Hedgehogs and Foxes: The Case for the Common Law Judge

Evelyn Keyes

Volume 67, Issue 3, 749-806

With the epigram, “The fox knows many things, but the hedgehog knows one great thing,” Ronald Dworkin, America’s foremost contemporary legal philosopher, summarized his lifelong quest for the objectively true laws necessary to a just democratic society and for perfectionist judges of single-minded integrity—hedgehogs—to recognize and implement them through the moral reading of the Constitution. I make the contrary case for the common law judge—the fox who sees many things. I argue that common law judges—foxes—are essential to preserve, protect, and defend the dynamic empirical American ideal—that of a just, self-governing constitutional society of laws made by the people to further their own safety and happiness, or the common good.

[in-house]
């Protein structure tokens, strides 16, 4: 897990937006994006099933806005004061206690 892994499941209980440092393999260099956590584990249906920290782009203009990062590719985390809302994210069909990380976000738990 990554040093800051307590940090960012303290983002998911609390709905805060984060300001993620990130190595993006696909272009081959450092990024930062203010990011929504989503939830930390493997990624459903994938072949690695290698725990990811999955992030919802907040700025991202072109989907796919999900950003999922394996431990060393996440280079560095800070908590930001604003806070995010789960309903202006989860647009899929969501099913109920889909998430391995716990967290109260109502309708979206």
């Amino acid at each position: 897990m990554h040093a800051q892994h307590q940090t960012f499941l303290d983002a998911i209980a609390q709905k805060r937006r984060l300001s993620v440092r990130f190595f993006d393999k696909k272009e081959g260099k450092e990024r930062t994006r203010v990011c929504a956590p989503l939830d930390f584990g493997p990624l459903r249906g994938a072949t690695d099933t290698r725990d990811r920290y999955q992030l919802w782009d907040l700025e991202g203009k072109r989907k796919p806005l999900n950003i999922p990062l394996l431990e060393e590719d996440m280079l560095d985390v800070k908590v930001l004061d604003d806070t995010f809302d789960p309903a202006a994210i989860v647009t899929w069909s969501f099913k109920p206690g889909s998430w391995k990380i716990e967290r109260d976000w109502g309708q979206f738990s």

I review different contemporary views of the role of judges, but particularly perfectionist and common law judges, and I find the latter to be generally disregarded as mere “conventionalists.” I then trace the history of common law judging. I argue that, as historically carried forward, common law judging employs practical moral reason to preserve and protect the moral vision of a self-governing people as embodied in the laws they make and approve as best to further their own common good. Common law judging is thus the tie that binds the social compact to a shared conception of the just society. And it is directly contrary to the objectivist rational idealism of perfectionist judges, hedgehogs, who see judges as empowered to discern and implement as constitutional law, through their decisions in “hard cases,” the “best” construction of the objectively true moral law. I illustrate perfectionist and common law judging in practice by reference to the landmark substantive due process cases—Lochner, Roe, Windsor, and Obergefell. And I call on us to preserve justice for foxes.

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